It’s also the 75th birthday of the legend George Clinton
No relation to Hillary, who I’m voting for because Donald Trump is a fucking nightmare.
Randy Badazz Alpert received many requests to license “Rise,” a song he co-wrote that became a #1 hit for his uncle Herb in 1979, as a sample in hip hop tracks. He said no to Ice Cube, Vanilla Ice, Eazy-E, and the others who requested permission. However, when he received a cassette from the producer then known as Puff Daddy of a new song utilizing the sample, he consented. He loved the new tune and felt it could make his song go to #1 again.
He was right. The new recording was “Hypnotize” and it was performed by the Notorious B.I.G. “Hypnotize” topped the Billboard Hot 100 in May of 1997, less than two months after the rapper was killed in Los Angeles.
This week’s Throwback Thursday playlist spotlights the best of 1997, kicking off with The Notorious B.I.G.’s “Hypnotize,” which uses a sample from a songwriter whose middle name really is Badazz.
Because there are millions of people who tell us we shouldn’t be who we are because it doesn’t conform to who they think we should be;
Because this “government of the people, by the people and for the people” often isn’t for all the people;
Because “All men are created equal” doesn’t include those in the LGBT populations per many politicians and their constituents;
Because our Pride parades are attended not only by LGBT peoples are their allies, but by “counter protestors” who shout hateful rhetoric through megaphones in the name of religion, as these self-proclaimed Christians have no place better to be on a Sunday morning;
Because LGBT youth represent 7% of the youth population, while LGBT homeless youth make up 40% of the homeless youth population;
Because LGB and questioning youth are four times more likely to attempt suicide than non-LGB youth;
Because queer youth need to see there are many people like them;
Because if we don’t celebrate who we are, then we tacitly say we are not worthy of celebration and things are fine as they are, neither of which is true;
Because there is strength in numbers;
Because in many parts of the world one is killed for the suspicion of being gay or lesbian;
Because in many parts of the world it is illegal and/or dangerous to show your LGBT pride;
Because nobody should live in fear of expressing their authentic self, including the asshats who attempt to intimidate us from doing so;
Because it is empowering to be able to express one’s sexuality or gender identity in a supportive environment;
Because coming together brings about positive change;
Because while marrying someone of the opposite gender has been legal throughout US history, the right to marry someone of the same gender is coming on just one year;
Because we still have a ways to get to before we reach true equality, and we’ve come too far to stop now;
Because it’s fun!;
Because diversity should be celebrated;
Because pride is respect for yourself and you deserve respect;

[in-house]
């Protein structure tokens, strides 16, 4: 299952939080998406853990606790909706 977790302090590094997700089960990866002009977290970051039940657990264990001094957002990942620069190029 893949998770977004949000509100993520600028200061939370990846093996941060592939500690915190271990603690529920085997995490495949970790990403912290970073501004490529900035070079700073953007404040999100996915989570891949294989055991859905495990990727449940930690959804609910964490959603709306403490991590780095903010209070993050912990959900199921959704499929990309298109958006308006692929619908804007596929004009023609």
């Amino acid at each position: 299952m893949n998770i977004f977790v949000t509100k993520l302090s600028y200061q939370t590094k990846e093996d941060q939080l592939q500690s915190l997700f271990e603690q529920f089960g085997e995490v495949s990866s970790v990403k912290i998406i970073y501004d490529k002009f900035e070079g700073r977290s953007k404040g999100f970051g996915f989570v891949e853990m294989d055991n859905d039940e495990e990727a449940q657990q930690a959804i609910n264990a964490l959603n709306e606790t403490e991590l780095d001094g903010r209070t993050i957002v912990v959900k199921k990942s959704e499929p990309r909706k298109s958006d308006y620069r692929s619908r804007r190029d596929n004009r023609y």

Because men in Speedos;
Because despite all of the bull feces, we persevere. That is why
We still need LGBT Pride Month celebrations.
Here is your expanded soundtrack:
Per the site WhoSampled.com, Joe Cocker’s “Woman to Woman” (1972) has been sampled 24 times. Joe Cocker! Twenty-four times! Who knew?
The best-known track to sample “Woman to Woman” is 2Pac’s “California Love,” which utilizes the instrumental riff from the beginning of the Cocker song as one of its hooks. Here is “Woman to Woman:”
“California Love” kicks off this week’s Throwback Thursday playlist, spotlighting the music of 1996.
Prior to Nirvana, alternative music was consigned to specialty sections of record stores, and major labels considered it to be, at the very most, a tax write-off. After the band’s second album, 1991’s Nevermind, nothing was ever quite the same, for better and for worse. Nirvana popularized punk, post-punk, and indie rock, unintentionally bringing them into the American mainstream like no other band to date.
It’s the Song that Broke Punk, the incantation about self-despising entertainment that turned a dead-end Aberdeen kid into a supernova, the very last rock song everyone could rally around.
The song that changed everything, “Nirvana’s “Smells Like Teen Spirit,” was released as a single in September 1991. It reached #6 on Billboard’s Hot 100 in January of the following year, and kicks off this week’s Throwback Thursday playlist focusing on 1992.
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In the latter half of the 1960s, Eric Clapton and George Harrison developed a close friendship. Clapton also developed a crush on Harrison’s wife, Pattie Boyd. The two started having an affair, but Pattie didn’t want to leave her husband.
Clapton wrote a song about his feelings for Pattie. He called the song “Layla,” after a title character in the book The Story of Layla and Majnun. The book told of a man, Majnun, who was madly in love with a woman, Layla, but was forbidden to marry her. His longing for her drove him mad.
Clapton’s band Derek and the Dominos released “Layla” in 1971. Pattie and Eric started living together in 1974. They wed in 1979. George Harrison, along with Paul McCartney and Ringo Starr, played at the wedding. Clapton left Pattie for another woman in 1985.
Today Eric Clapton turns 71. Here are twenty tracks that feature the musician.